It’s been nine years since Shaun of the Dead introduced the U.S. to the team that included Edgar Wright, Simon Pegg, and Nick Frost. I’m going to let that sink in for a moment. It’s been six years since Hot Fuzz came out and about that long since you manned up and watched Spaced. All great pieces of work, but I wish I wasn’t forced to wait so long for the band to get back together. Their big finale is the wonderful The World’s End.
The basic premise falls on a group of old high school buddies who once set out on an epic pub-crawl that would lead them through eleven pubs before they make it to the twelfth pub titled (you guessed it) The World’s End. Time has passed since these friends last attempted the feat. In that time, four of them have gotten legit jobs and families while Simon Pegg’s character Gary King never grew up.
Gary is one of the most worthless human beings on the planet but Simon Pegg's acting helps you find the human side of the character. The other Wright staples are present and individually hold their own.
Like all of Edgar Wright’s work, the movie bends several genres, ranging from nostalgia fest, comedy, drama, and balls to the wall end of the world action. I had a wonderful time and while it isn’t a direct sequel to his other films (they never are) it felt like I was saying goodbye to another era. See this movie. Now.
See, I’m not always a tool when I see movies.
Hello, friends. You haven’t heard from me in a while, but all of that is changing before your eyes. Literally, every word your eye is scanning was typed by these wonderful hands. I can tell by the way your eyes just rolled that you are upset with me for not writing. I feel the same way. I wish I didn’t lead off my new beginning with a rant, but I’m capable of doing few other things, so let’s get this out of the way.
Last night, I sat through The Mortal Instruments: City of Bones. I wasn’t forced to go so I only have myself to blame, but my curiosity was peaked because I had read the book during my Potter withdrawal period (which never really goes away, does it?). I forgave its glaring similarities the same way I forgave The Lightning Thief. Both series draw heavily from Potter for inspiration but I was okay with that because I could read it in private and no one had to know I was pretending to not skim over some obvious fan fiction.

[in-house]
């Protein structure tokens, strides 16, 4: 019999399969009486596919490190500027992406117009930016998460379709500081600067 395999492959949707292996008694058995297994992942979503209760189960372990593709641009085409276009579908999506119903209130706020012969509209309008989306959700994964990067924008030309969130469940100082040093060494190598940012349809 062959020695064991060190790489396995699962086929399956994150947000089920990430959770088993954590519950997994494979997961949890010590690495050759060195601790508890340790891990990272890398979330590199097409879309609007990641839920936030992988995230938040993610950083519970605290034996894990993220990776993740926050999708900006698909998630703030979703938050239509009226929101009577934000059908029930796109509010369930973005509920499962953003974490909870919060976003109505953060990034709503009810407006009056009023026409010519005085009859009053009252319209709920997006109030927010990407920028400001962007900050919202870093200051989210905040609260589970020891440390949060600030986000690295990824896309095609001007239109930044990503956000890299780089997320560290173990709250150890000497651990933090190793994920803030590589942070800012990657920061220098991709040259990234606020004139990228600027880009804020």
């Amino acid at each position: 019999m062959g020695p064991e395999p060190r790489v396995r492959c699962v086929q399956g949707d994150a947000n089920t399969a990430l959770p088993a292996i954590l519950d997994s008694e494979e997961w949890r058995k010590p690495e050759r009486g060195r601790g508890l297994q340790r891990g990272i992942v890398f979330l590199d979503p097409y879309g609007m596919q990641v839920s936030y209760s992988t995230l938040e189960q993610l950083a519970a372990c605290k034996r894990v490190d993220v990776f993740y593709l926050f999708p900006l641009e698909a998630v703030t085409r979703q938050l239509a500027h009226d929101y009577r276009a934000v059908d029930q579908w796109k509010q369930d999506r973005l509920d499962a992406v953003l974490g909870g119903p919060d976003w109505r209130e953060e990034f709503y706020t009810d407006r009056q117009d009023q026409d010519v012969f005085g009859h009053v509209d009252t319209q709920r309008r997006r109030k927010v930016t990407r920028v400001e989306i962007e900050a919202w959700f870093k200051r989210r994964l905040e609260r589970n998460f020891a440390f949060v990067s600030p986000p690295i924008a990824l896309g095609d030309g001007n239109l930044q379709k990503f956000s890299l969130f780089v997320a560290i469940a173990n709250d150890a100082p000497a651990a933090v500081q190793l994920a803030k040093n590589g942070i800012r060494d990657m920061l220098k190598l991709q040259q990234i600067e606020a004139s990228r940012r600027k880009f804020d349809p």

Well, that was a year ago. I’ve had time to forget what takes place in the book, but it really struck a chord with me when I saw it splashed up on a movie screen. For those that plan to read the books or see the movie, or have done both and enjoyed them, you do not have to continue reading. I’ll try my hardest to not be condescending.
So, it’s a calm fall day when Harry—I mean Clary—wakes up in her cupboard—I mean bedroom—under the stairs? No? Over the stairs? So Clary wakes up in her bedroom over the stairs and finds that she is starting to draw symbols that attract demons or Voldemort—I mean Valentine—to her milkshake? Following me yet?
Her mother buried a secret in her head and annually takes her to a gay warlock to make sure her mental door is shut. Only gay warlocks have secret keeping powers and we all know what happens when we choose the wrong secret keeper (PETTIGREW!!!!).
Well, the secret springs out of her mind. When she starts drawing, I like to think of it as if Harry’s scar was just a picture in his mind that he just started drawing once he figures out he is a wizard, er, Shadow Hunter. Clary realizing she is a shadow hunter or part of the Clave brings Valentine back from the dead. Actually, her realizing she has art powers brings Valentine back. You see, her art powers allow her to pull a 2D image off of a sheet of paper and turn it into a 3D object. We spend 2 hours and 5 minutes learning about her art powers (which only one other wizard, er, clave member, er, shadow hunter…..which happens to be her mother has) and once she realizes her art powers, Valentine shows up and they fight about those powers for the rest of the movie.
Okay, I’ve gotten the general plot out of the way. If I said there were also vampires and werewolves in this movie and that Clary’s main love interest is a combo of Draco Malfoy and Edward Cullen in one character, would I have lost your interest? I thought not, which is good because I didn’t make any of that up.
The adaptation of this book was done with the fans in mind with a little bit of a Twilight cheesiness to initiate new fans. I found the source material largely derivative, because while Harry Potter was Lord of the Rings light, City of Bones was Harry Potter-lite. I amount it to someone handing you a watered down loaf of bread and then dumping a bucket of water over it while it is still dripping in your eager hands. If you are new to fantasy clichés, this movie and series will blow your mind. If you’ve paid attention for the last thirty years, walk away. Sir, just walk away.
Feel free to post in the comment field and tell me what you think of the new web layout or how this movie was the fantastic.
Thomas William Shaw is an author and stage actor from Birmingham, AL. He lives with his wife, Lauren, their children, and their cats in a quiet place. Occasionally he will post about it.
Thomas William Shaw. All rights reserved.